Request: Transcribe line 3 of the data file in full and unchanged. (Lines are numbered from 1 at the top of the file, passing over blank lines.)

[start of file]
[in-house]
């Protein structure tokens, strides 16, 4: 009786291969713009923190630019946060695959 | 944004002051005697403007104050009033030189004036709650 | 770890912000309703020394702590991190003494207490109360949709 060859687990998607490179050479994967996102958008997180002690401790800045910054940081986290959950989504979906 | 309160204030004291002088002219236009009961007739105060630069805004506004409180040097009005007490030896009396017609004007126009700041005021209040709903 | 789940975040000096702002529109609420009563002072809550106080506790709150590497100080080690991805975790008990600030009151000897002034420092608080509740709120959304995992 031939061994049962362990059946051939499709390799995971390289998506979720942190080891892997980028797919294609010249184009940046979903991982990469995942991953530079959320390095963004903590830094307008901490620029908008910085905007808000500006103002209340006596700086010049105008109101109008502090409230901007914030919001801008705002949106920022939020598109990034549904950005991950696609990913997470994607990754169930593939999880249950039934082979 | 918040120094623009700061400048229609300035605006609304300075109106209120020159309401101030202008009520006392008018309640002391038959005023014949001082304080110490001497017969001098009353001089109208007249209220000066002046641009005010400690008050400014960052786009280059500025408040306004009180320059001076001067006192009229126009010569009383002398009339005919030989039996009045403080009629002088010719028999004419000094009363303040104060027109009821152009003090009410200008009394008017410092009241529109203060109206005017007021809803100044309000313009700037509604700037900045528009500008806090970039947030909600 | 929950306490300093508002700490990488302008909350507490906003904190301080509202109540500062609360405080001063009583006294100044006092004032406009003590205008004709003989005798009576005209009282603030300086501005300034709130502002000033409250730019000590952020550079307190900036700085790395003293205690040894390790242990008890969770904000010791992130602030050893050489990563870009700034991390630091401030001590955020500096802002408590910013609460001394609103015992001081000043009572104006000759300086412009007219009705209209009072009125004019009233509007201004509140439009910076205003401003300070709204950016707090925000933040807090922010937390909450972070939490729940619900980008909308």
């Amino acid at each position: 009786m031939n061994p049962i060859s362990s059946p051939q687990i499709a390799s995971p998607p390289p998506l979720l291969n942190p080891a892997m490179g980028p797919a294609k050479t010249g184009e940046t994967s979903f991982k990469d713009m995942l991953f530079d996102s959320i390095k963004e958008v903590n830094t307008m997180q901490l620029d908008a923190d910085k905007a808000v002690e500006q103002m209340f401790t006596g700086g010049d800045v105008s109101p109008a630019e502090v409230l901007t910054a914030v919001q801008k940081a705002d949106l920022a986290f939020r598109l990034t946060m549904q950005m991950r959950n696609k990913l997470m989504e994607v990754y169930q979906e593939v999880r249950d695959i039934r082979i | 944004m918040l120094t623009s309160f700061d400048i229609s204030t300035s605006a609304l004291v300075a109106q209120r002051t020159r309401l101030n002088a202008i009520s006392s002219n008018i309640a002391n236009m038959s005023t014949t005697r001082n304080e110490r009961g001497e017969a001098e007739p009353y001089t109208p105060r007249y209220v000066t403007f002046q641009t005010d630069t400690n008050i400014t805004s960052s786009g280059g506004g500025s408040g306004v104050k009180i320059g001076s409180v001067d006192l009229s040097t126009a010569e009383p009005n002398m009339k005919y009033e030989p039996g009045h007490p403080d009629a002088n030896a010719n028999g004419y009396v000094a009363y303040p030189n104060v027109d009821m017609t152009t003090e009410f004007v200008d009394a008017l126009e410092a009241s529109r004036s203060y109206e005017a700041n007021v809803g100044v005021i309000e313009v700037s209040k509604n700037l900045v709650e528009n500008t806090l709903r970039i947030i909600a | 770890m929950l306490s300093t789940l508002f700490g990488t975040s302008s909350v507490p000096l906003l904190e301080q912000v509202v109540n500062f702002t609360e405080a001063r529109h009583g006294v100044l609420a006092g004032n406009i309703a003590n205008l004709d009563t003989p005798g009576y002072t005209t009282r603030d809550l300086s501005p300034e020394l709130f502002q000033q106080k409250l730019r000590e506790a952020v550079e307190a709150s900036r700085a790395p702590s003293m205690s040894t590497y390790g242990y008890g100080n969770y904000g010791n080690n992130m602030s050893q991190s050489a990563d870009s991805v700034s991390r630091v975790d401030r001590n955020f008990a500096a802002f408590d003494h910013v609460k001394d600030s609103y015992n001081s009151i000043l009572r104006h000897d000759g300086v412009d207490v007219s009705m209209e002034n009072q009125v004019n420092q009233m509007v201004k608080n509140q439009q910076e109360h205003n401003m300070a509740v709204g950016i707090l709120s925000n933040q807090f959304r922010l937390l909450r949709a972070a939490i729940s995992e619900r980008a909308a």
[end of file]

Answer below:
């Amino acid at each position: 009786m031939n061994p049962i060859s362990s059946p051939q687990i499709a390799s995971p998607p390289p998506l979720l291969n942190p080891a892997m490179g980028p797919a294609k050479t010249g184009e940046t994967s979903f991982k990469d713009m995942l991953f530079d996102s959320i390095k963004e958008v903590n830094t307008m997180q901490l620029d908008a923190d910085k905007a808000v002690e500006q103002m209340f401790t006596g700086g010049d800045v105008s109101p109008a630019e502090v409230l901007t910054a914030v919001q801008k940081a705002d949106l920022a986290f939020r598109l990034t946060m549904q950005m991950r959950n696609k990913l997470m989504e994607v990754y169930q979906e593939v999880r249950d695959i039934r082979i | 944004m918040l120094t623009s309160f700061d400048i229609s204030t300035s605006a609304l004291v300075a109106q209120r002051t020159r309401l101030n002088a202008i009520s006392s002219n008018i309640a002391n236009m038959s005023t014949t005697r001082n304080e110490r009961g001497e017969a001098e007739p009353y001089t109208p105060r007249y209220v000066t403007f002046q641009t005010d630069t400690n008050i400014t805004s960052s786009g280059g506004g500025s408040g306004v104050k009180i320059g001076s409180v001067d006192l009229s040097t126009a010569e009383p009005n002398m009339k005919y009033e030989p039996g009045h007490p403080d009629a002088n030896a010719n028999g004419y009396v000094a009363y303040p030189n104060v027109d009821m017609t152009t003090e009410f004007v200008d009394a008017l126009e410092a009241s529109r004036s203060y109206e005017a700041n007021v809803g100044v005021i309000e313009v700037s209040k509604n700037l900045v709650e528009n500008t806090l709903r970039i947030i909600a | 770890m929950l306490s300093t789940l508002f700490g990488t975040s302008s909350v507490p000096l906003l904190e301080q912000v509202v109540n500062f702002t609360e405080a001063r529109h009583g006294v100044l609420a006092g004032n406009i309703a003590n205008l004709d009563t003989p005798g009576y002072t005209t009282r603030d809550l300086s501005p300034e020394l709130f502002q000033q106080k409250l730019r000590e506790a952020v550079e307190a709150s900036r700085a790395p702590s003293m205690s040894t590497y390790g242990y008890g100080n969770y904000g010791n080690n992130m602030s050893q991190s050489a990563d870009s991805v700034s991390r630091v975790d401030r001590n955020f008990a500096a802002f408590d003494h910013v609460k001394d600030s609103y015992n001081s009151i000043l009572r104006h000897d000759g300086v412009d207490v007219s009705m209209e002034n009072q009125v004019n420092q009233m509007v201004k608080n509140q439009q910076e109360h205003n401003m300070a509740v709204g950016i707090l709120s925000n933040q807090f959304r922010l937390l909450r949709a972070a939490i729940s995992e619900r980008a909308a």